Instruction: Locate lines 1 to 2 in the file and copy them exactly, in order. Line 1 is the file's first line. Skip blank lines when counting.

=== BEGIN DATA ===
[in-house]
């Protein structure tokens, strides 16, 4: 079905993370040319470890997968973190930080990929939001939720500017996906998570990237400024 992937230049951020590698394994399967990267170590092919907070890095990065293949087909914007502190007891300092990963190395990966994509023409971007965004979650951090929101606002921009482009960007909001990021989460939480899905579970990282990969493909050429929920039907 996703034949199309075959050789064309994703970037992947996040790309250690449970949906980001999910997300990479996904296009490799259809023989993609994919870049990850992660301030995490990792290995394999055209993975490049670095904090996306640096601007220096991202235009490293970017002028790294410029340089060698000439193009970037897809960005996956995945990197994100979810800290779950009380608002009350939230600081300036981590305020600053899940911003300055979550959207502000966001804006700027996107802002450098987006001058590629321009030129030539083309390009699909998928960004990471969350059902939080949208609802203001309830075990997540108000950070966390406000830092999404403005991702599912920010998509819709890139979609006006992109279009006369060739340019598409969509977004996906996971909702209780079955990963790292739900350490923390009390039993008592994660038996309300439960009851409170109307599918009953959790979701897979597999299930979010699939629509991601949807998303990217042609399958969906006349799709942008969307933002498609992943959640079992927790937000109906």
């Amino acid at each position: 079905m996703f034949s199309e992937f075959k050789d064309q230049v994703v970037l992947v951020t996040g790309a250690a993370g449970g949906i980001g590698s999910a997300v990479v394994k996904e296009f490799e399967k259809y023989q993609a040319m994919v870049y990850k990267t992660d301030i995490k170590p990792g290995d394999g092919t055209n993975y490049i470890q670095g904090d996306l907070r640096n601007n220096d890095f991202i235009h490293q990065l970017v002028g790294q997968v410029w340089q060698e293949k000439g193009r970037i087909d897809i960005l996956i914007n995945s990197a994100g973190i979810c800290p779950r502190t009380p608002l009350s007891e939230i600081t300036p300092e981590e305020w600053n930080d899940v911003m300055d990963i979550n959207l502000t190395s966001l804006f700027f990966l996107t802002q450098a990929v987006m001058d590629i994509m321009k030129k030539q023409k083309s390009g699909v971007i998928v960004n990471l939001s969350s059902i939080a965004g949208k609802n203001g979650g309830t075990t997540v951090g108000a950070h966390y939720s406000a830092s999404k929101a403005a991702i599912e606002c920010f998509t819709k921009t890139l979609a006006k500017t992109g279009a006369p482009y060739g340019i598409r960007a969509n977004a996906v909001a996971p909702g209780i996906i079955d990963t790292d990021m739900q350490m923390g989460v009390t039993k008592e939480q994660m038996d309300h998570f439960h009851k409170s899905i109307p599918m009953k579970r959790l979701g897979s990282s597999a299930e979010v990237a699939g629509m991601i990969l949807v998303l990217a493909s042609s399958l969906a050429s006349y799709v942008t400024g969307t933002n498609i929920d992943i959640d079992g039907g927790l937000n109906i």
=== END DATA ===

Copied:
[in-house]
């Protein structure tokens, strides 16, 4: 079905993370040319470890997968973190930080990929939001939720500017996906998570990237400024 992937230049951020590698394994399967990267170590092919907070890095990065293949087909914007502190007891300092990963190395990966994509023409971007965004979650951090929101606002921009482009960007909001990021989460939480899905579970990282990969493909050429929920039907 996703034949199309075959050789064309994703970037992947996040790309250690449970949906980001999910997300990479996904296009490799259809023989993609994919870049990850992660301030995490990792290995394999055209993975490049670095904090996306640096601007220096991202235009490293970017002028790294410029340089060698000439193009970037897809960005996956995945990197994100979810800290779950009380608002009350939230600081300036981590305020600053899940911003300055979550959207502000966001804006700027996107802002450098987006001058590629321009030129030539083309390009699909998928960004990471969350059902939080949208609802203001309830075990997540108000950070966390406000830092999404403005991702599912920010998509819709890139979609006006992109279009006369060739340019598409969509977004996906996971909702209780079955990963790292739900350490923390009390039993008592994660038996309300439960009851409170109307599918009953959790979701897979597999299930979010699939629509991601949807998303990217042609399958969906006349799709942008969307933002498609992943959640079992927790937000109906």